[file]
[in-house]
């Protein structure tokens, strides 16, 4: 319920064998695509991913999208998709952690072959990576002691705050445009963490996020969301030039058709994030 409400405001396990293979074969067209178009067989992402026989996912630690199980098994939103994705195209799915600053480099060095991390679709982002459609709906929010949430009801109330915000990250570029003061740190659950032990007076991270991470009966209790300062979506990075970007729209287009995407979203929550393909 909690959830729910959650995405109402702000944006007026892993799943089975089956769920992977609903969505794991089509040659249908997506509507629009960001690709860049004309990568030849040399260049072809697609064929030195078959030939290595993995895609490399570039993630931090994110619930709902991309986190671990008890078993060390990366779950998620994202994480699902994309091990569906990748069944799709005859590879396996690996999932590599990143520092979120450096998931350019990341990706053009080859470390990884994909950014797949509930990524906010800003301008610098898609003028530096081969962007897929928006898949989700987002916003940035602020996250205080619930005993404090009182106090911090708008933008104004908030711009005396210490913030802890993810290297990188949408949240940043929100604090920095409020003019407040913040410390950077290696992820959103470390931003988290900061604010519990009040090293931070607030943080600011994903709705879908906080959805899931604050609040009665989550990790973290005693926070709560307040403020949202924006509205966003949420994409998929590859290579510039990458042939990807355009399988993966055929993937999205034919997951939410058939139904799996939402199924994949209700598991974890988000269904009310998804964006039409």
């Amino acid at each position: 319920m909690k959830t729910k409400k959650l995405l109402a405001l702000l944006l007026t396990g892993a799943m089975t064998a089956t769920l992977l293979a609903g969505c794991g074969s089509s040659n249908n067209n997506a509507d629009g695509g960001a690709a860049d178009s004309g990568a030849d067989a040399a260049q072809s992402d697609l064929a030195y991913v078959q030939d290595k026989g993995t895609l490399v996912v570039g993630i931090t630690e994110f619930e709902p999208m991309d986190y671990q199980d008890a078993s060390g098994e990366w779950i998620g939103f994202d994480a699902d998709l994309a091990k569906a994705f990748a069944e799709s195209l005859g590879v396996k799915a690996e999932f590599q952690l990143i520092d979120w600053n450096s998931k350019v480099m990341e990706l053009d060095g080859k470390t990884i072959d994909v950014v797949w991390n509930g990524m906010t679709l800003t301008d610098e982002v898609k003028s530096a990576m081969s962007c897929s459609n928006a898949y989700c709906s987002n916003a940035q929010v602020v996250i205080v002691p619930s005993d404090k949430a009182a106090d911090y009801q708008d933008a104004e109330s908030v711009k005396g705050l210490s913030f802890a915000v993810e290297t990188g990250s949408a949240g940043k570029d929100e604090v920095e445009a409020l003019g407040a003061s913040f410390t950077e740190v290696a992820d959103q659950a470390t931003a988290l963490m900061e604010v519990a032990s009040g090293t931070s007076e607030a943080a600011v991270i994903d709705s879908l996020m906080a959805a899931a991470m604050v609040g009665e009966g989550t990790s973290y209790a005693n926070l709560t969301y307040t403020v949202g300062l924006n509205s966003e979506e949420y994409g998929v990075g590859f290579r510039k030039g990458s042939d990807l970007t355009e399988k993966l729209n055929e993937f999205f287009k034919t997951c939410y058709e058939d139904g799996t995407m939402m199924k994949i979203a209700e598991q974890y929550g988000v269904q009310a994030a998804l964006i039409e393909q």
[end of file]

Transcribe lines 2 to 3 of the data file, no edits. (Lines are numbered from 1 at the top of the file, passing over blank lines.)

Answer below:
């Protein structure tokens, strides 16, 4: 319920064998695509991913999208998709952690072959990576002691705050445009963490996020969301030039058709994030 409400405001396990293979074969067209178009067989992402026989996912630690199980098994939103994705195209799915600053480099060095991390679709982002459609709906929010949430009801109330915000990250570029003061740190659950032990007076991270991470009966209790300062979506990075970007729209287009995407979203929550393909 909690959830729910959650995405109402702000944006007026892993799943089975089956769920992977609903969505794991089509040659249908997506509507629009960001690709860049004309990568030849040399260049072809697609064929030195078959030939290595993995895609490399570039993630931090994110619930709902991309986190671990008890078993060390990366779950998620994202994480699902994309091990569906990748069944799709005859590879396996690996999932590599990143520092979120450096998931350019990341990706053009080859470390990884994909950014797949509930990524906010800003301008610098898609003028530096081969962007897929928006898949989700987002916003940035602020996250205080619930005993404090009182106090911090708008933008104004908030711009005396210490913030802890993810290297990188949408949240940043929100604090920095409020003019407040913040410390950077290696992820959103470390931003988290900061604010519990009040090293931070607030943080600011994903709705879908906080959805899931604050609040009665989550990790973290005693926070709560307040403020949202924006509205966003949420994409998929590859290579510039990458042939990807355009399988993966055929993937999205034919997951939410058939139904799996939402199924994949209700598991974890988000269904009310998804964006039409």
């Amino acid at each position: 319920m909690k959830t729910k409400k959650l995405l109402a405001l702000l944006l007026t396990g892993a799943m089975t064998a089956t769920l992977l293979a609903g969505c794991g074969s089509s040659n249908n067209n997506a509507d629009g695509g960001a690709a860049d178009s004309g990568a030849d067989a040399a260049q072809s992402d697609l064929a030195y991913v078959q030939d290595k026989g993995t895609l490399v996912v570039g993630i931090t630690e994110f619930e709902p999208m991309d986190y671990q199980d008890a078993s060390g098994e990366w779950i998620g939103f994202d994480a699902d998709l994309a091990k569906a994705f990748a069944e799709s195209l005859g590879v396996k799915a690996e999932f590599q952690l990143i520092d979120w600053n450096s998931k350019v480099m990341e990706l053009d060095g080859k470390t990884i072959d994909v950014v797949w991390n509930g990524m906010t679709l800003t301008d610098e982002v898609k003028s530096a990576m081969s962007c897929s459609n928006a898949y989700c709906s987002n916003a940035q929010v602020v996250i205080v002691p619930s005993d404090k949430a009182a106090d911090y009801q708008d933008a104004e109330s908030v711009k005396g705050l210490s913030f802890a915000v993810e290297t990188g990250s949408a949240g940043k570029d929100e604090v920095e445009a409020l003019g407040a003061s913040f410390t950077e740190v290696a992820d959103q659950a470390t931003a988290l963490m900061e604010v519990a032990s009040g090293t931070s007076e607030a943080a600011v991270i994903d709705s879908l996020m906080a959805a899931a991470m604050v609040g009665e009966g989550t990790s973290y209790a005693n926070l709560t969301y307040t403020v949202g300062l924006n509205s966003e979506e949420y994409g998929v990075g590859f290579r510039k030039g990458s042939d990807l970007t355009e399988k993966l729209n055929e993937f999205f287009k034919t997951c939410y058709e058939d139904g799996t995407m939402m199924k994949i979203a209700e598991q974890y929550g988000v269904q009310a994030a998804l964006i039409e393909q």